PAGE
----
After long preparations since Long March Space announced in July 2015 that it would represent artist Tianzhuo Chen, his show “Tianzhuo Chen: Ishvara” is finally ready to surface. This is the artist’s first solo exhibition at Long March Space. His newest “operatic” work, the titular Ishvara, is inspired by the famous Sanskrit Hindu epic the Bhagavad Gītā. The exhibition will present a video of Ishvara alongside nearly 20 entirely new installation works. Chen’s works often feature a variety of images that he has used continuously throughout his exhibitions, performances and events, exploring them in depth and deifying them into “characters”, each with his or her own life and backstory. In “Ishvara”, the complex relationships between all these personas will be revealed.
Looking at Chen’s previous works such as Picnic (2014), PARADI$E BITCH (2014), and ADAHA (2014), it’s clear that he excels at creating moments where ordinary people can transcend the physical materiality of their body, where he creates a state of deranged “madness”. In this exhibition, white and darker marble, stainless steel and other classical sculptural materials take the place of the materials Chen has typically used in the past, such as resin, ceramic tile, plastic, foam, and so forth. Materials in the latter category are visible everywhere in industrial society, and are cheap and easy to use; materials in the former imply the monumentality of classicism and of authority. Chen has this time chosen to use more permanent materials and utilize the act of building statues– a direct opposition to the ephemeral material and emotional experience of consumer society.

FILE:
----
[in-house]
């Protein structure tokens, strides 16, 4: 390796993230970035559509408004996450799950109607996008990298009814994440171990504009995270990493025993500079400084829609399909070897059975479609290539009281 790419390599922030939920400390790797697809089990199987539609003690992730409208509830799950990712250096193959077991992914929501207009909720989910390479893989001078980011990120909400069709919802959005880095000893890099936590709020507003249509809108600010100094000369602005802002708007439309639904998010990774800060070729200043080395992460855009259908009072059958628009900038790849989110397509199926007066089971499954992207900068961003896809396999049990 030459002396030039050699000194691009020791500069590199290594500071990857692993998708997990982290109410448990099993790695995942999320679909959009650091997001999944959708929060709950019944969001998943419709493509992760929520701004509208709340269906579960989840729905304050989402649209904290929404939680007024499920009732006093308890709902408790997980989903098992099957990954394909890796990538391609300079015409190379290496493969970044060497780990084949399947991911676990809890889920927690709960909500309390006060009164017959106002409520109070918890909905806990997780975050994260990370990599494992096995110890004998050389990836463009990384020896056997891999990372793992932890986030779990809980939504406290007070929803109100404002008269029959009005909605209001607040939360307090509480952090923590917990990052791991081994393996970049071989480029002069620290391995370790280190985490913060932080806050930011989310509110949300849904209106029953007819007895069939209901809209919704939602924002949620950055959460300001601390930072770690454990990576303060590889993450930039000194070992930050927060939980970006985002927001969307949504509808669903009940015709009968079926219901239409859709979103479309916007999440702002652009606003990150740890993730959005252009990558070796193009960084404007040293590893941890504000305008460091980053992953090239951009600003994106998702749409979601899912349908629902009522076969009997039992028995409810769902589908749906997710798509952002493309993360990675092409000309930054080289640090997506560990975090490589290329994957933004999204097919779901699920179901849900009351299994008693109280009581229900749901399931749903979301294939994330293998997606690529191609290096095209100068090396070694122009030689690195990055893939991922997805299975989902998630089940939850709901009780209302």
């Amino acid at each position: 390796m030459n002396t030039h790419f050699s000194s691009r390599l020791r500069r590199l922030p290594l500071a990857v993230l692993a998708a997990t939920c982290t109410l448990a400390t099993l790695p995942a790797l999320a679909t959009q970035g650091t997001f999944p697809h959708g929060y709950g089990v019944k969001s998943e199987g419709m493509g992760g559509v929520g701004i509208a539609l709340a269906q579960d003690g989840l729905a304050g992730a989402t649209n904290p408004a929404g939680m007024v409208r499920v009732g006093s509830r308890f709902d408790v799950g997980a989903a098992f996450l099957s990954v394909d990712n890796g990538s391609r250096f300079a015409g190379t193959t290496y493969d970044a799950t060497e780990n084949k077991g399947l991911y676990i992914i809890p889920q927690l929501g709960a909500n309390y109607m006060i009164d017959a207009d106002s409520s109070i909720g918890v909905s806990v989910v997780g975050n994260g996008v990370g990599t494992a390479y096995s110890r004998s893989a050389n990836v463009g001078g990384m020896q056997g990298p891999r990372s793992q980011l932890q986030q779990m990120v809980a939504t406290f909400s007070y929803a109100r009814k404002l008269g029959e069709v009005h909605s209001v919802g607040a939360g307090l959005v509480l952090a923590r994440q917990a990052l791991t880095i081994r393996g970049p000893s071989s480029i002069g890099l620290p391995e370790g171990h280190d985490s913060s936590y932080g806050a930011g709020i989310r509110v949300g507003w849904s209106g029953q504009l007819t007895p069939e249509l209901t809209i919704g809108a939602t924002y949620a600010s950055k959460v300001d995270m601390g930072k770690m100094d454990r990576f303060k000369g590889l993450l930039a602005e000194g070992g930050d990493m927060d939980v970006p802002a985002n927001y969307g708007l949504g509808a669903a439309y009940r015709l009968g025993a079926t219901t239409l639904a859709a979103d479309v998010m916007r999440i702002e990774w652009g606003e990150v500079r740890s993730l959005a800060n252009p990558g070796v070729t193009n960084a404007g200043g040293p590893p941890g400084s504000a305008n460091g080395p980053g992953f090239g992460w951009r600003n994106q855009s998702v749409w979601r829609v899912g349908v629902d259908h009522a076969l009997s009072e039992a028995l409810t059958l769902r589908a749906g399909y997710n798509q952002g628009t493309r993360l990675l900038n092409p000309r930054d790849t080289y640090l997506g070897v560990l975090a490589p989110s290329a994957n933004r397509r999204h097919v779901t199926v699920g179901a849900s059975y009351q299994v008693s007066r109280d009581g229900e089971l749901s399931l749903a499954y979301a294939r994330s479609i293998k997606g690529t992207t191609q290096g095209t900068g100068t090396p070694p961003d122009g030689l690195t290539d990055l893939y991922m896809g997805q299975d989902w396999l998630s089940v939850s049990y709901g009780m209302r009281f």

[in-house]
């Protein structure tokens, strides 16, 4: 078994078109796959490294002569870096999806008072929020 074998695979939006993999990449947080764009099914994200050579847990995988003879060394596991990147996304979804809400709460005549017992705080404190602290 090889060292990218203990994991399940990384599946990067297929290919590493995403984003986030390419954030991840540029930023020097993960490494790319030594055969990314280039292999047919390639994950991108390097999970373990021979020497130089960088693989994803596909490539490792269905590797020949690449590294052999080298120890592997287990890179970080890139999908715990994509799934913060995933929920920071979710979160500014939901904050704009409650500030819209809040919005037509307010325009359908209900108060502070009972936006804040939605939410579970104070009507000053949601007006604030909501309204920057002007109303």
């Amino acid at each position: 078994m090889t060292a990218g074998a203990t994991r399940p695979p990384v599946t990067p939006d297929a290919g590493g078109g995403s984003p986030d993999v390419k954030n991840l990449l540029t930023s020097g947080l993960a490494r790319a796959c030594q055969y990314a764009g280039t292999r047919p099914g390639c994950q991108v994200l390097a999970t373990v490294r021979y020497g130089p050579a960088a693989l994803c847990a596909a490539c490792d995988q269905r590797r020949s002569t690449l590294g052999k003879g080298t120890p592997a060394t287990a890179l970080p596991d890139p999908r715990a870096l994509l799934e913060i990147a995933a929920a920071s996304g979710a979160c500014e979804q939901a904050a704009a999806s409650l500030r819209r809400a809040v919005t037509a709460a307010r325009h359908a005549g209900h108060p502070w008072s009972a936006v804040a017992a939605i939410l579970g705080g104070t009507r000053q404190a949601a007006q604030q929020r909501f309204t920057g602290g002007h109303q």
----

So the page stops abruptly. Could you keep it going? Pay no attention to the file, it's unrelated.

The exhibition’s on-site works and the Ishvara performance itself complement each other in mutually reinforcing ways. YOGAMAYA (2016) is an image of a “god” perceived by the male lead from Picnic during a holy hallucination. Kṣaṇa (2016) shows a scene hallucinated by the dwarf twins from PARADI$E BITCH while in a feverish state. The image from Guna (2016) is a colorful marble mosaic of a uterus, symbolizing birth and used as a stage for the “girl” character during the performance. The light installation OM writes out what in Indian culture is considered to be the first sound of the universe. The pattern on the gallery floor is similar to that of a mandala, with a Hindu swastika at its center; its tracks were designed to match the choreography of the opening night performance. Thus, the on-site works also participate actively in the show, and thanks to that engagement are full of dynamic possibility, themselves becoming sacred relics in the performance’s wake.